Mar 222013
 
reflector
Jim Sullivan listens to Police Chief Hassan Aden during the University Neighborhood Revitaliztion Workgroup held at City Hall to discuss recommendations for the new parking standard in the Tar River and College View districts. Tuesday, March 19, 2013.   (Aileen Devlin/The Daily Reflector)

Jim Sullivan listens to Police Chief Hassan Aden during the University Neighborhood Revitaliztion Workgroup held at City Hall to discuss recommendations for the new parking standard in the Tar River and College View districts. Tuesday, March 19, 2013. (Aileen Devlin/The Daily Reflector)

By Wesley Brown

Friday, March 22, 2013

City leaders and neighborhood watchers in the College View and Tar River historic housing districts began working on a plan this week to better combat off-campus crime by getting East Carolina University students more engaged in community affairs.

Many ideas were shared during a meeting before the University Neighborhood Revitalization Workgroup, a committee appointed by the Greenville City Council to study how to improve the safety and appeal of 200 acres of homes bordering ECU’s northern boundaries.

But it was enhanced street lighting and increased communication among homeowners, renters and landlords that won over a proposal to install more pan-and-zoom surveillance cameras in residential areas, which in some cases could be a violation of U.S. privacy laws.

“These cameras are powerfully strong,” Greenville Police Chief Hassan Aden said of the idea of extending the reach of surveillance cameras used in commercial and residential zones along Fifth Street a block north to Fourth Street. “Literally, if it is on a utility pole, you have the potential to see into someone’s bedroom.”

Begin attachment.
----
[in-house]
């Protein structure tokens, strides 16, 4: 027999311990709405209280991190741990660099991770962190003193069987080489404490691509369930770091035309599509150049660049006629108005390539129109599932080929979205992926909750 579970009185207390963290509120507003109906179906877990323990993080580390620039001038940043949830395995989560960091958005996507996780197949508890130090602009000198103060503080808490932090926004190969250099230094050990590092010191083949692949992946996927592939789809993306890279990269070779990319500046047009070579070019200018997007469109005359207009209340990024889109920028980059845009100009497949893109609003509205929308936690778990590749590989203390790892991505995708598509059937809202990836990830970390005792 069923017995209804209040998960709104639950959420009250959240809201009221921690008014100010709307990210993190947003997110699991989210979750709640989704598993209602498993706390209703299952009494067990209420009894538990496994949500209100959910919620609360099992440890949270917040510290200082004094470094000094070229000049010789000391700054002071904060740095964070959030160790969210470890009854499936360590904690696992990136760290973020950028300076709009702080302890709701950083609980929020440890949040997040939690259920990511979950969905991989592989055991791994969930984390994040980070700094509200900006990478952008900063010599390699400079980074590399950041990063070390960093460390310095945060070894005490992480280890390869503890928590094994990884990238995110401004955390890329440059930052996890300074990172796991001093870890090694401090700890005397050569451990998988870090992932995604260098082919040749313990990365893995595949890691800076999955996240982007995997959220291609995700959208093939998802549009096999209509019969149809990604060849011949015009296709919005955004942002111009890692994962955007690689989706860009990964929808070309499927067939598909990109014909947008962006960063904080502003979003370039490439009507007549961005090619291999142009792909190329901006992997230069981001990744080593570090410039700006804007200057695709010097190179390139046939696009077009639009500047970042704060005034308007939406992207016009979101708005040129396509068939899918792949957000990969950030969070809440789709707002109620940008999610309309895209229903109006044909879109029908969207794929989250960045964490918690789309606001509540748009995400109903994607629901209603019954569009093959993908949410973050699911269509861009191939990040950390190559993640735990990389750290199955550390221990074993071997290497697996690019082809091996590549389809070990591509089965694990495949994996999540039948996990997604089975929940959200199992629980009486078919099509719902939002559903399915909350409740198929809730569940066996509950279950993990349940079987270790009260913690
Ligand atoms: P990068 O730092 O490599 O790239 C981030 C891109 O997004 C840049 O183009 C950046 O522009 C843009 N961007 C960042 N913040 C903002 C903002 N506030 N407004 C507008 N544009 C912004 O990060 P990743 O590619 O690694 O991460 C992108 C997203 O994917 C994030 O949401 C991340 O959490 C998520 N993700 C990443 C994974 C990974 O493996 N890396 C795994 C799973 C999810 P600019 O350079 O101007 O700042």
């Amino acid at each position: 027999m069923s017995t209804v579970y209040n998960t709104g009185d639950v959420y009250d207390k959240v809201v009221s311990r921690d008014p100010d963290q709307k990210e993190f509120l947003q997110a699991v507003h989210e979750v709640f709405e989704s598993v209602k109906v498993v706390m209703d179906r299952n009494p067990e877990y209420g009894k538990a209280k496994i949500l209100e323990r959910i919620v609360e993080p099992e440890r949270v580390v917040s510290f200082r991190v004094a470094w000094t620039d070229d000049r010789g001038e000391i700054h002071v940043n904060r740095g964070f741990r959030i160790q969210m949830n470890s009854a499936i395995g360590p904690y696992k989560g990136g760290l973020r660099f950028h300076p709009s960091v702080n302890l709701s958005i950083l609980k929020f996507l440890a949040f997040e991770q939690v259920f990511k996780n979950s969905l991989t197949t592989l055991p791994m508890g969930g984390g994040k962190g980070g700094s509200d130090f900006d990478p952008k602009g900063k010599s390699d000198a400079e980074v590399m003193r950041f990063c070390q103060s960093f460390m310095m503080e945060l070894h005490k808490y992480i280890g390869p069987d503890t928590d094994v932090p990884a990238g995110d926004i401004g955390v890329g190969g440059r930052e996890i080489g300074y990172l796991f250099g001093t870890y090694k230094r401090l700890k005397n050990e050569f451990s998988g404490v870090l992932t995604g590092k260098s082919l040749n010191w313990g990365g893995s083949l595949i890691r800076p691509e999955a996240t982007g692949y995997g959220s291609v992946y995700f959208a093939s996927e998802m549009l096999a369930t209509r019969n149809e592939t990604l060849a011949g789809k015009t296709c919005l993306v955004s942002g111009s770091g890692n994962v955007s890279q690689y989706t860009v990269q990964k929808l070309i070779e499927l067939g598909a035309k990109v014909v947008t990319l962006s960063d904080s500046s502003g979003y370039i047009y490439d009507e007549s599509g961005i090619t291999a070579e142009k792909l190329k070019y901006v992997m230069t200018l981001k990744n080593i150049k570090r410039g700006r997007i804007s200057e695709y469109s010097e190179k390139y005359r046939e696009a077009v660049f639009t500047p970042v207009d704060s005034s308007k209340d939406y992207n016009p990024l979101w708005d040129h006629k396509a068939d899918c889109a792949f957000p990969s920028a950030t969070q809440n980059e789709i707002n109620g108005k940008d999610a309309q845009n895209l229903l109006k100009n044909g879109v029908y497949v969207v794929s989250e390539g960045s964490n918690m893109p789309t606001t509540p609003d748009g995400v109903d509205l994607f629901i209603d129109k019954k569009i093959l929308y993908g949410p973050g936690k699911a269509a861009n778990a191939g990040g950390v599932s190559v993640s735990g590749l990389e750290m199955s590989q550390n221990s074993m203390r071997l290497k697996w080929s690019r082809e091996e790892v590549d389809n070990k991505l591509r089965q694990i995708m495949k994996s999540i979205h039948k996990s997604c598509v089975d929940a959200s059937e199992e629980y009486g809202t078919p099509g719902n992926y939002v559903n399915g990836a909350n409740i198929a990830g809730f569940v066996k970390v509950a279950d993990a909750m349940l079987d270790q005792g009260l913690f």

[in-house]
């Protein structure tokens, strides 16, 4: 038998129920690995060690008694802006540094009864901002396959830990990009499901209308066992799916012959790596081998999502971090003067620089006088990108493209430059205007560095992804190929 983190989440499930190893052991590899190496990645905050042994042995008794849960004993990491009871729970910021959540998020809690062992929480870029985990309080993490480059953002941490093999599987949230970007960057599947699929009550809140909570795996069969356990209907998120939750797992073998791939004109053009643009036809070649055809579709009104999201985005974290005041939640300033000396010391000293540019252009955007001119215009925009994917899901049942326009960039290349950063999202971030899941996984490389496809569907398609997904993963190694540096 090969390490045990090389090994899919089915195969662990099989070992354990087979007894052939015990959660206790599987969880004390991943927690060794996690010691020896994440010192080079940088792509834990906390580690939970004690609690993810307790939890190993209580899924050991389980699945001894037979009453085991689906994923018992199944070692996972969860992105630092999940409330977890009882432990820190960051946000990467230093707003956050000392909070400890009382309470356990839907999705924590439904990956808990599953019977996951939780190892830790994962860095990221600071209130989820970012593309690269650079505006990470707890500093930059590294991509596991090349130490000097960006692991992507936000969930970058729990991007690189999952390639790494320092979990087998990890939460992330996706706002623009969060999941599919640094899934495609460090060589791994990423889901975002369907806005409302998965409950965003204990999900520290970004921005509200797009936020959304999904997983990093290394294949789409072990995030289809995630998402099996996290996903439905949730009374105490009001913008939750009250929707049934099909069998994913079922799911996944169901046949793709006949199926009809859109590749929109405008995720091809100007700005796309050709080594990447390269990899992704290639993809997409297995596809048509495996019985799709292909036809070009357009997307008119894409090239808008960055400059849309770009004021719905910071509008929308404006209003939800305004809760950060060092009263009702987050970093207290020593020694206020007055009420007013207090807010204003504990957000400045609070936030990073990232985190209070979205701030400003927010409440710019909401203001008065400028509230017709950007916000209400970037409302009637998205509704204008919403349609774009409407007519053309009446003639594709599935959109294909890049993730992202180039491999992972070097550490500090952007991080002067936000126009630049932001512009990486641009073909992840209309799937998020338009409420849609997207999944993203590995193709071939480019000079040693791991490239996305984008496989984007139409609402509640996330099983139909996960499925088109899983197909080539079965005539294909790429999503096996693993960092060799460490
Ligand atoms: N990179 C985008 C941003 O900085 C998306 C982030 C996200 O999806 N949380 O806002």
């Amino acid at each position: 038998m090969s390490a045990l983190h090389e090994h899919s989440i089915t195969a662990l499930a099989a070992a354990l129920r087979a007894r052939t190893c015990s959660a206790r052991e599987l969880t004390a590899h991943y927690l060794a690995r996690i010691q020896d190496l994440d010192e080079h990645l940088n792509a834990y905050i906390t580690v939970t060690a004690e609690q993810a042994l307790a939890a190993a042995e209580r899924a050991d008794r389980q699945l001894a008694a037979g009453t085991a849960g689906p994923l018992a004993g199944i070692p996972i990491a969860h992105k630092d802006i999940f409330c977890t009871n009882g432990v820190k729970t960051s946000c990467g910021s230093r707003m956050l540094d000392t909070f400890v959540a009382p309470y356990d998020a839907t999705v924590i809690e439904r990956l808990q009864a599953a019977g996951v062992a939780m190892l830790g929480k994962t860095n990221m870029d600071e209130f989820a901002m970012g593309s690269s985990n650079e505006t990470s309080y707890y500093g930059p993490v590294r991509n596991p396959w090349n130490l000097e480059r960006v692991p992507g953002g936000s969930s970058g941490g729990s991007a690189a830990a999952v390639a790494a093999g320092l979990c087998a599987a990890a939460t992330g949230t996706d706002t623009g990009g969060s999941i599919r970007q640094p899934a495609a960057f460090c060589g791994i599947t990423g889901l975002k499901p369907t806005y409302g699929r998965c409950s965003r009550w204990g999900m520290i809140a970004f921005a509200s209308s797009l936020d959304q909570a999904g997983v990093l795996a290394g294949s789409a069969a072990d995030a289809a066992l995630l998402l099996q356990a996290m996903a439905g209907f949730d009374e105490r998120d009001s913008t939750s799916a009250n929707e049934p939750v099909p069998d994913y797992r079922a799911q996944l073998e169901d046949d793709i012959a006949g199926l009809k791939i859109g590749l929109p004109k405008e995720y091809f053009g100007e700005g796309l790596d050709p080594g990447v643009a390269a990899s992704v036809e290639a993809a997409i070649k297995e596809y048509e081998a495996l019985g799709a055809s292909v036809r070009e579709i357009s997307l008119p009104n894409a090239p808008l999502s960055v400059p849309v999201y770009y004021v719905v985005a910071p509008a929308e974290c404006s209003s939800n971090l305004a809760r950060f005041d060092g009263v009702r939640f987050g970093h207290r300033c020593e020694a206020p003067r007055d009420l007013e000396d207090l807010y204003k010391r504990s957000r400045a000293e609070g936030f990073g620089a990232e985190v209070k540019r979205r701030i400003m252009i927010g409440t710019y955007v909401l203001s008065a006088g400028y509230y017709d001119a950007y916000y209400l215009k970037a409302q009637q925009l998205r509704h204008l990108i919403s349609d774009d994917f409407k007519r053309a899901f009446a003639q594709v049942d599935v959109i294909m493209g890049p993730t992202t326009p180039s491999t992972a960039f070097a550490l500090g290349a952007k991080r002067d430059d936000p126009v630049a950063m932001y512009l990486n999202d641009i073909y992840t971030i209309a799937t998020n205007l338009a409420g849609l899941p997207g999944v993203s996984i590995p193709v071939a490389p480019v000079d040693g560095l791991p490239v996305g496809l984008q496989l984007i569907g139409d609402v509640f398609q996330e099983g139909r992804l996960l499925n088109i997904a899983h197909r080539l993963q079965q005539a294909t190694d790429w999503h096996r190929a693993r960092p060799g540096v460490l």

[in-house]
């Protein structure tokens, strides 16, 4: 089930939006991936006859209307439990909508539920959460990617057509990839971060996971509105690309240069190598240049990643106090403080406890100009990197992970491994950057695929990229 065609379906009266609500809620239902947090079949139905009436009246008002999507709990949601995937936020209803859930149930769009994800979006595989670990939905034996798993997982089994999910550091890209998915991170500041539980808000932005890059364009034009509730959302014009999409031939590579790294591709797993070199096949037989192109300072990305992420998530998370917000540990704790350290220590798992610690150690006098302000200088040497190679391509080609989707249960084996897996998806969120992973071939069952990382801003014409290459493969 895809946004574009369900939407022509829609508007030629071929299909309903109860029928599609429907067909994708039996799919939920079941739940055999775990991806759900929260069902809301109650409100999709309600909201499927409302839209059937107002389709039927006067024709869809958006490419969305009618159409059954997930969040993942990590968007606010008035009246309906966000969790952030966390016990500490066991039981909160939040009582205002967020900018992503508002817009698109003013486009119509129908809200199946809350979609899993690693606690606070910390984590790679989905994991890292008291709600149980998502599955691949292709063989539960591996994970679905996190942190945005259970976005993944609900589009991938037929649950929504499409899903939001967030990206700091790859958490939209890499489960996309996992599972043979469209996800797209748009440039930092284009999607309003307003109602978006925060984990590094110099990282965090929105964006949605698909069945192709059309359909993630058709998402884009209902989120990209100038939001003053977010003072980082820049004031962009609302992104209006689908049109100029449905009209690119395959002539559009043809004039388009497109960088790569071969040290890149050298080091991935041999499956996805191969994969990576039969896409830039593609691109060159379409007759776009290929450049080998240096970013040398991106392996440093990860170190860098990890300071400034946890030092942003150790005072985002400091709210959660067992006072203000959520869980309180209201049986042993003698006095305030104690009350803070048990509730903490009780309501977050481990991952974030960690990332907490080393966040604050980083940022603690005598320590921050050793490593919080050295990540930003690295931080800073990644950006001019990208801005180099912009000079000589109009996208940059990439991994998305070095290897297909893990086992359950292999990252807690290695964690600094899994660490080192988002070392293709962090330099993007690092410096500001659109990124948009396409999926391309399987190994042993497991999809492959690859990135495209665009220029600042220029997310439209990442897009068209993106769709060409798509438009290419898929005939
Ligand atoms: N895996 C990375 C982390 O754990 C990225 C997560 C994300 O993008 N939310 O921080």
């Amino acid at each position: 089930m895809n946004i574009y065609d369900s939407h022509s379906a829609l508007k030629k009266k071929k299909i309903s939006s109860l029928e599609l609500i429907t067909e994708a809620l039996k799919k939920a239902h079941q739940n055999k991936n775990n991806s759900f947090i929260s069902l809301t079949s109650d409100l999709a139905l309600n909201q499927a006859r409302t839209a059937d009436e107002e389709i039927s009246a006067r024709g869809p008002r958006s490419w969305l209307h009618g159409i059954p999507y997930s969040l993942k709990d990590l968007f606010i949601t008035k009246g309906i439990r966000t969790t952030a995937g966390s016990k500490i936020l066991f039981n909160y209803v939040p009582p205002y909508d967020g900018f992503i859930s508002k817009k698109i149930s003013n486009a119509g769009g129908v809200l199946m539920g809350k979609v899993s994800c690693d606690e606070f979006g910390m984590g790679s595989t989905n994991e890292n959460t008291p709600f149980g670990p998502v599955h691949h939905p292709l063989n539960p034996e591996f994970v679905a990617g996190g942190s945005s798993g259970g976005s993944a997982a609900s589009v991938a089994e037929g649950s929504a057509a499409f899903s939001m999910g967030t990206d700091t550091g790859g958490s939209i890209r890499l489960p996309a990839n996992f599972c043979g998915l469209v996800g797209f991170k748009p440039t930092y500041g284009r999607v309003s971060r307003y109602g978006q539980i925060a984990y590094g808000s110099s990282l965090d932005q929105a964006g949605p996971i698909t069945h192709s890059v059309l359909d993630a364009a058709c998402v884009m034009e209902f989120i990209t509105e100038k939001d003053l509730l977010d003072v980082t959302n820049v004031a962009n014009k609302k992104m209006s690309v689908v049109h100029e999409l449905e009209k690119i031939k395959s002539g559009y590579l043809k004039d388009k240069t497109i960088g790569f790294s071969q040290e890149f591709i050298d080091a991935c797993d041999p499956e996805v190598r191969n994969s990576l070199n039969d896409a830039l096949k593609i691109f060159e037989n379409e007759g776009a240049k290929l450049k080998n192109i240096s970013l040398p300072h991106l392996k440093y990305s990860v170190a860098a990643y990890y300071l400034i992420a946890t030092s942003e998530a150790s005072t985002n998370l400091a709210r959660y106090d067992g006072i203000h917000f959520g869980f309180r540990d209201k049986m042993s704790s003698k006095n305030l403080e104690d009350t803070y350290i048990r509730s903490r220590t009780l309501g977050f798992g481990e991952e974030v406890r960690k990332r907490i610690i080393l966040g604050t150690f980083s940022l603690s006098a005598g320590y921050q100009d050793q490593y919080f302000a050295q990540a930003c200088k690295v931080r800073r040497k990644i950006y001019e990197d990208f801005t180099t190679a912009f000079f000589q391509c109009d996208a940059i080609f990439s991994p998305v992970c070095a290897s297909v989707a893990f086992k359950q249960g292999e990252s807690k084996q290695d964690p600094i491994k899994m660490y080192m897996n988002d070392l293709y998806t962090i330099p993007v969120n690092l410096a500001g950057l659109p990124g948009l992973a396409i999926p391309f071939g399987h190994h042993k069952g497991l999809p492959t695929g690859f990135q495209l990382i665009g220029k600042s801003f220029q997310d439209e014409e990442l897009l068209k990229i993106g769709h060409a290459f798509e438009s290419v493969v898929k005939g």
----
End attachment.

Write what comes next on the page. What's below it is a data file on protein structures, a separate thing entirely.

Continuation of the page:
Neighborhood watch groups have felt closely watched since February 2012, when George Zimmerman shot Trayvon Martin in Florida. The incident appeared to dampen enthusiasm for block-watcher programs in Greenville university neighborhoods, which are not worlds away from the complexity of Stand Your Ground laws, similar to the Castle Doctrine in North Carolina, officials said.

Belinda Perkinson, community watch chairwoman for the Tar River University Neighborhood Association, has tried since February 2011 to get the ball rolling on a program in the neighborhood that is popular among ECU students.

Perkinson finally gained enough interest last month to host the inaugural meeting for a TRUNA watch, but continues to have difficulty mobilizing ECU students to join the effort and getting people to volunteer to be block captains. At the moment, only three people have taken on the leadership role.

But there is help on the way.

Philip Rogers, chief of staff to ECU Chancellor Steve Ballard, said the school’s Student Affairs Division is attempting to partner with campus police and the university’s Greek community to help build interest. Chris Woelkers, a member of the newly formed University Neighborhood Association, offered the group’s assistance with TRUNA on a community watch program. And Aden said he has formed a student advisory board to study how to get out the message of a crime watch. The chief held his first meeting with the panel this week.

“It is critical to make students aware and encourage them to take action,” Aden said. “We need their help to provide a service that is meaningful and of great impact to the community.”

All groups have talked about requiring landlords to include informational packets in their leases to educate tenants on how to protect themselves, their belongings and to become involved in community watches.

Among the tips that may be required in leases are the paths of well-lit walking routes from downtown that were discussed this week to keep students safe while walking home in the early morning, when most crime occurs in the city.

Perkinson said the group plans to apply for a city grant to buy signs, which costs about $54, all hardware included — post and screws.

Lt. Ed Carson, Greenville police’s crime prevention officer, said signs only will do so much and that a community watch is not a “100 percent guarantee crime will not occur in your neighborhood.”

Carson said the keys to a successful program are neighbors communicating with one another, being inclusive and paying attention to details, like the clothing, car and direction of travel of a suspicious character.

He stressed that watchers never should take risks to prevent a crime.

“Leave that up to us,” Carson said. “We’re equipped with the bullet-proof vests and trained to operate firearms.”

“It is better to be a great witness,” he said.

Contact Wesley Brown at 252-329-9579 or wbrown@reflector.com.

via The Daily Reflector.

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